KASHGAR, China (Reuters) - The city in China’s restive Xinjiang region where a bomb attack killed 16 police was calm under sweeping security measures on Tuesday, three days before the Beijing Olympics.
Many residents of Kashgar declined to discuss Monday’s grenade blasts, which China called a “suspected terrorist” attack carried out by two young men from the region’s Muslim Uighur community who were detained on the spot.
Police stopped and checked all cars and buses entering the city, 3,000 miles west of Beijing, while riot police ringed the hospital where 16 injured officers were being treated and prevented reporters from talking to family members.
“We are scared that after this things may be even harder for Uighurs,” said a shopper in Kashgar’s main market who gave only his first name, Ibrahim. “There’s already a lot of tension here.”
But a Uighur water seller said not everyone was worried and insisted the popular Silk Road tourist town was still safe.
“It is just because it is so close to the Olympics,” he said. “But don’t worry, this doesn’t affect ordinary people like you and me,” said the man, who declined to give his name.
In the latest step to tighten security before Friday’s Olympics opening ceremony, the Xinjiang transport office announced a regionwide campaign to ensure the security of trucks, buses and transport hubs.
“The whole region’s transport network must establish a dense atmosphere of secure transport and production,” the region’s official news website (http://www.tianshannet.com) reported, citing an “urgent directive” from the government.
Chinese state television reported that the two men who rammed a truck into a group of 70 policeman on a morning jog and then threw home-made bombs at them were a taxi driver and a vegetable seller from Kashgar.
Police found nine homemade explosives, a homemade gun and propaganda materials “promoting jihad”, CCTV said. Police believed the “weapons were similar to those captured by police from an East Turkestan terror camp in January 2007”, it added.
Xinjiang’s Uighurs have been a focus of China’s strict nationwide security in the run-up to the Games. Officials have said militants seeking an independent “East Turkestan” homeland are among the biggest threats.
Kashgar Party Secretary Shi Dagang told reporters 18 “foreign agitators” had been arrested, but that they were linked to earlier unrest, not Monday’s bombings. He did not elaborate.
Dilxat Raxit, spokesman for the exiled World Uyghur Congress, said the government had rounded up many Uighurs in Kashgar following the attack, some of whom had been beaten.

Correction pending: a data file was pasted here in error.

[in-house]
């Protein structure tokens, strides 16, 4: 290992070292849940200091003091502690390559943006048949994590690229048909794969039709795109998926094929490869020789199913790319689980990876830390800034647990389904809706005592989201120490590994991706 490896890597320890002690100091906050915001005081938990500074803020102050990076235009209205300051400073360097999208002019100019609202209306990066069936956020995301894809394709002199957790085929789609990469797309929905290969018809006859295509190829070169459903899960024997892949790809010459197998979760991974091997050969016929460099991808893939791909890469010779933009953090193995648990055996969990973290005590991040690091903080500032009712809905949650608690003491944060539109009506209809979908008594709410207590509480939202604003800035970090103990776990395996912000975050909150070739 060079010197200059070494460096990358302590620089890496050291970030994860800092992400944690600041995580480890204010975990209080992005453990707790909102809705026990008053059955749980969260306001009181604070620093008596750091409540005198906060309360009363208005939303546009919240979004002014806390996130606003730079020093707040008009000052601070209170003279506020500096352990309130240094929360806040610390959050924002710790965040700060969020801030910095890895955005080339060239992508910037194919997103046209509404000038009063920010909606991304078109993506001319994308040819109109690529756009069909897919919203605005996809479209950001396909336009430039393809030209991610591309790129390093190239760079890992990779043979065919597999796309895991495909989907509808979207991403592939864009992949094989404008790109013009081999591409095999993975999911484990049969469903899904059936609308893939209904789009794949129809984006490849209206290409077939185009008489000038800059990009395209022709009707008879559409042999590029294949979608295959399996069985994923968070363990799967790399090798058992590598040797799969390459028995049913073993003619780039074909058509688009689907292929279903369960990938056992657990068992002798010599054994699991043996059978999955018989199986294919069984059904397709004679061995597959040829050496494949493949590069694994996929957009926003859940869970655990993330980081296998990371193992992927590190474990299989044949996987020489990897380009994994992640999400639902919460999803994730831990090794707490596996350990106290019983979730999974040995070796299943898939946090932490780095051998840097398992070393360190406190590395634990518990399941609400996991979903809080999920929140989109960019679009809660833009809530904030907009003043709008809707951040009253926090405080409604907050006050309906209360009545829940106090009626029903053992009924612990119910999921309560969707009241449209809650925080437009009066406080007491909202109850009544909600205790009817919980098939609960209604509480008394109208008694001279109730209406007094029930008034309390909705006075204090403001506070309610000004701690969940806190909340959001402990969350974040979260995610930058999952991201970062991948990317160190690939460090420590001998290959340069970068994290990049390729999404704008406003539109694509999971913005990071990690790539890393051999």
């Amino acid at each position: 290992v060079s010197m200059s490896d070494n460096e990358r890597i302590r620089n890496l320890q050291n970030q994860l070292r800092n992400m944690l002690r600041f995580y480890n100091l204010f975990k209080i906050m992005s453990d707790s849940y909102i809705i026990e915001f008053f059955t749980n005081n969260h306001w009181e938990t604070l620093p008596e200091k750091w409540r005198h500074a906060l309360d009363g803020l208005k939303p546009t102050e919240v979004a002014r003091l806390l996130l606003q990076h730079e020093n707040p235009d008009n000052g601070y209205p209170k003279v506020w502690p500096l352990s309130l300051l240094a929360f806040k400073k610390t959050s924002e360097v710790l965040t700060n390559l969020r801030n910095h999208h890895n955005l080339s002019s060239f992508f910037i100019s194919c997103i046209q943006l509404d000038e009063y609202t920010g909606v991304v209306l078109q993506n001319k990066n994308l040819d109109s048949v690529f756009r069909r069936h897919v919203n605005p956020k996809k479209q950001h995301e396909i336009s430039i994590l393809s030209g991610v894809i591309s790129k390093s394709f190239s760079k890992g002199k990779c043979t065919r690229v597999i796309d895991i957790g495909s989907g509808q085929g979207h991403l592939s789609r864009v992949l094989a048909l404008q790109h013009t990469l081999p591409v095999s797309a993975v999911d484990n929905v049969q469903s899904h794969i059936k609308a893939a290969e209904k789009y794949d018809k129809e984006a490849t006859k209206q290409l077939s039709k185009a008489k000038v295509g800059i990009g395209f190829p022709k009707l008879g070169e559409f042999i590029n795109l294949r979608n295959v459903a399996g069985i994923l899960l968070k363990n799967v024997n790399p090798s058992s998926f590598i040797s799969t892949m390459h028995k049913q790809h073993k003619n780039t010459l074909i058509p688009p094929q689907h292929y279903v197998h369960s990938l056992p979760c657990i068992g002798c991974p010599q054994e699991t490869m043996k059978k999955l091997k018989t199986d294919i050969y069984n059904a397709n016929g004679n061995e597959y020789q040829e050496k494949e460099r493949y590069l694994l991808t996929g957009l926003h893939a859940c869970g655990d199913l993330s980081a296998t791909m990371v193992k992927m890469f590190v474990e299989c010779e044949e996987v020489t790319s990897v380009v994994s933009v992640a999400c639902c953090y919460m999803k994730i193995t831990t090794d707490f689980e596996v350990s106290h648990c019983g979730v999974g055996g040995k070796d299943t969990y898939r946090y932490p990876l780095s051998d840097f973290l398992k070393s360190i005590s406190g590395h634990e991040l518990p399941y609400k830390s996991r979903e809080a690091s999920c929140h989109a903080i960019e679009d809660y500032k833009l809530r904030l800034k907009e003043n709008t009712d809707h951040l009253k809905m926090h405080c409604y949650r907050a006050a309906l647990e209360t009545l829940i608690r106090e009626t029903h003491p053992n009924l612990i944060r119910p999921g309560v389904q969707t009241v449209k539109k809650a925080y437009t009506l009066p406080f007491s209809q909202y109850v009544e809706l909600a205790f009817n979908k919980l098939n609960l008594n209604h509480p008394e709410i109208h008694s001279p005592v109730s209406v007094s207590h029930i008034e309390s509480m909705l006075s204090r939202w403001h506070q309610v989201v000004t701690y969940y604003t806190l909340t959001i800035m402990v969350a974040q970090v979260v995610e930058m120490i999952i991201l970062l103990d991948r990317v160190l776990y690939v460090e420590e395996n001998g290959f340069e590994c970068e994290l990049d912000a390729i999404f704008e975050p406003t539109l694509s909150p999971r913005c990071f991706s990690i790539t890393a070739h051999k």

“We oppose any violence, whether by Uighurs or Chinese,” he said by telephone. “We urge international society to put pressure on China to freely let journalists report from Kashgar and deal with the issue legally and not go after innocent Uighurs.”
TIBET “ANTI-TERROR” DRILL
Many Uighurs resent Chinese controls on religion and the expanding ethnic Han Chinese presence in Xinjiang, a region rich in energy and mineral resources.
The Global Times, a Chinese-language tabloid, quoted a Chinese anti-terrorism expert, Li Wei, as saying: “We can’t rule out that this was the work of a few East Turkestan supporters within the country who have links to external terrorist forces.
“East Turkestan terrorist forces are the most direct and most real terror threat to the Beijing Olympic Games,” Li added.
But Alim Seytoff, general secretary of the Uyghur American Association, a Washington D.C.-based group, said Monday’s attack pointed more to discontent than militancy.
“We don’t believe there are militant groups behind this,” he said, adding that he had few details on the attack. “But we do know the crackdown in Xinjiang, especially ahead of the Olympics, has increased discontent among Uighurs.
In a sign China was taking no chances with security ahead of the Games, the restive mountain region of Tibet held “anti-terror” exercises in recent days, the Tibet Daily reported.
The exercises were held around the railway station and airport of Lhasa, the regional capital, the report said. Lhasa was the epicenter of unrest in Tibet in March that spread across the vast mountain region.
Wang Bingyi, Tibet’s top police and domestic security official, said the exercises were to “win a comprehensive victory in the security battle for the Olympics, and to protect the harmony and stability of Tibetan society”.
China says followers of the exiled Dalai Lama pursuing independence for Tibet are engaged in terrorism, a claim dismissed by the Buddhist leader and many experts.
Additional reporting by Chris Buckley and Ben Blanchard; Writing by Paul Eckert; Editing by Nick Macfie